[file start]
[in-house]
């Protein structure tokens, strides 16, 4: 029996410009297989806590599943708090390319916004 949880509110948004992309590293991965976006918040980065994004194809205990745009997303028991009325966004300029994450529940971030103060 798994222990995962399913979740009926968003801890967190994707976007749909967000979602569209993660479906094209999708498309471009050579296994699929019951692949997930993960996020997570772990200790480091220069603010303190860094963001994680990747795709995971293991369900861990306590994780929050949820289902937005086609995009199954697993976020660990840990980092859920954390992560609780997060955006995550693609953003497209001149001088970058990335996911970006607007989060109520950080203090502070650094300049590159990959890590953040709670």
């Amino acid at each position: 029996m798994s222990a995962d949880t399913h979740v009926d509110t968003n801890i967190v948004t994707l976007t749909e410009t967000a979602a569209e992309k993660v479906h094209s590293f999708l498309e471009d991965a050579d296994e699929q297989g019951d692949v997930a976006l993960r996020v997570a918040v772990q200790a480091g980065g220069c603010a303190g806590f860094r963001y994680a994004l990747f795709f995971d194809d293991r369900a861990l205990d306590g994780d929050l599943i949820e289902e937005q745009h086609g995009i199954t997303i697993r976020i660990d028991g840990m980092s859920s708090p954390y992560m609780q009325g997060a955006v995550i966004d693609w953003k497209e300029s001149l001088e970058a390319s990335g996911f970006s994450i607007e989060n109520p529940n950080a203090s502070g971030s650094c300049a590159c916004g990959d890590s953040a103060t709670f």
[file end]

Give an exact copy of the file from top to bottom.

[in-house]
């Protein structure tokens, strides 16, 4: 029996410009297989806590599943708090390319916004 949880509110948004992309590293991965976006918040980065994004194809205990745009997303028991009325966004300029994450529940971030103060 798994222990995962399913979740009926968003801890967190994707976007749909967000979602569209993660479906094209999708498309471009050579296994699929019951692949997930993960996020997570772990200790480091220069603010303190860094963001994680990747795709995971293991369900861990306590994780929050949820289902937005086609995009199954697993976020660990840990980092859920954390992560609780997060955006995550693609953003497209001149001088970058990335996911970006607007989060109520950080203090502070650094300049590159990959890590953040709670």
């Amino acid at each position: 029996m798994s222990a995962d949880t399913h979740v009926d509110t968003n801890i967190v948004t994707l976007t749909e410009t967000a979602a569209e992309k993660v479906h094209s590293f999708l498309e471009d991965a050579d296994e699929q297989g019951d692949v997930a976006l993960r996020v997570a918040v772990q200790a480091g980065g220069c603010a303190g806590f860094r963001y994680a994004l990747f795709f995971d194809d293991r369900a861990l205990d306590g994780d929050l599943i949820e289902e937005q745009h086609g995009i199954t997303i697993r976020i660990d028991g840990m980092s859920s708090p954390y992560m609780q009325g997060a955006v995550i966004d693609w953003k497209e300029s001149l001088e970058a390319s990335g996911f970006s994450i607007e989060n109520p529940n950080a203090s502070g971030s650094c300049a590159c916004g990959d890590s953040a103060t709670f």